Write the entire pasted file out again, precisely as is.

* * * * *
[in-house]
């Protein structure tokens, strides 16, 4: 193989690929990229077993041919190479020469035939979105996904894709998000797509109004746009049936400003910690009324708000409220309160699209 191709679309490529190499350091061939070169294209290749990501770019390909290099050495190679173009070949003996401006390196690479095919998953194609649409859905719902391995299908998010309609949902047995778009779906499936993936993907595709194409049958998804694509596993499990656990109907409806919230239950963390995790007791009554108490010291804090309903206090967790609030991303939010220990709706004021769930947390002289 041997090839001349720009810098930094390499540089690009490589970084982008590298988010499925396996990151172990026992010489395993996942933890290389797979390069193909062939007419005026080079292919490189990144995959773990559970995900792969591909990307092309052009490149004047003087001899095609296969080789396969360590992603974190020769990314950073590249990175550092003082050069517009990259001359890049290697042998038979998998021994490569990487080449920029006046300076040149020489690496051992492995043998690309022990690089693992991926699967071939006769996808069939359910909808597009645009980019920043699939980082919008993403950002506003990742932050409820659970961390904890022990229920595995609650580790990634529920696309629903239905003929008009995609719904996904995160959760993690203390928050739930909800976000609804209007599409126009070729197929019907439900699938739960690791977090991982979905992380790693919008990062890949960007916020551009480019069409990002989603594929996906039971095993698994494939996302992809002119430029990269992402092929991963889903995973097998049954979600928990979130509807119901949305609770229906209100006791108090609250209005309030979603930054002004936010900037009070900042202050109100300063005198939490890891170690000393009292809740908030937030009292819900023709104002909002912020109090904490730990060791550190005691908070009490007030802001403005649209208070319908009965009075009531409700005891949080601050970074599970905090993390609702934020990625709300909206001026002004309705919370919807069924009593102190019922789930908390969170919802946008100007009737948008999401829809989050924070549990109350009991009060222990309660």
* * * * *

[in-house]
């Protein structure tokens, strides 16, 4: 193989690929990229077993041919190479020469035939979105996904894709998000797509109004746009049936400003910690009324708000409220309160699209 191709679309490529190499350091061939070169294209290749990501770019390909290099050495190679173009070949003996401006390196690479095919998953194609649409859905719902391995299908998010309609949902047995778009779906499936993936993907595709194409049958998804694509596993499990656990109907409806919230239950963390995790007791009554108490010291804090309903206090967790609030991303939010220990709706004021769930947390002289 041997090839001349720009810098930094390499540089690009490589970084982008590298988010499925396996990151172990026992010489395993996942933890290389797979390069193909062939007419005026080079292919490189990144995959773990559970995900792969591909990307092309052009490149004047003087001899095609296969080789396969360590992603974190020769990314950073590249990175550092003082050069517009990259001359890049290697042998038979998998021994490569990487080449920029006046300076040149020489690496051992492995043998690309022990690089693992991926699967071939006769996808069939359910909808597009645009980019920043699939980082919008993403950002506003990742932050409820659970961390904890022990229920595995609650580790990634529920696309629903239905003929008009995609719904996904995160959760993690203390928050739930909800976000609804209007599409126009070729197929019907439900699938739960690791977090991982979905992380790693919008990062890949960007916020551009480019069409990002989603594929996906039971095993698994494939996302992809002119430029990269992402092929991963889903995973097998049954979600928990979130509807119901949305609770229906209100006791108090609250209005309030979603930054002004936010900037009070900042202050109100300063005198939490890891170690000393009292809740908030937030009292819900023709104002909002912020109090904490730990060791550190005691908070009490007030802001403005649209208070319908009965009075009531409700005891949080601050970074599970905090993390609702934020990625709300909206001026002004309705919370919807069924009593102190019922789930908390969170919802946008100007009737948008999401829809989050924070549990109350009991009060222990309660």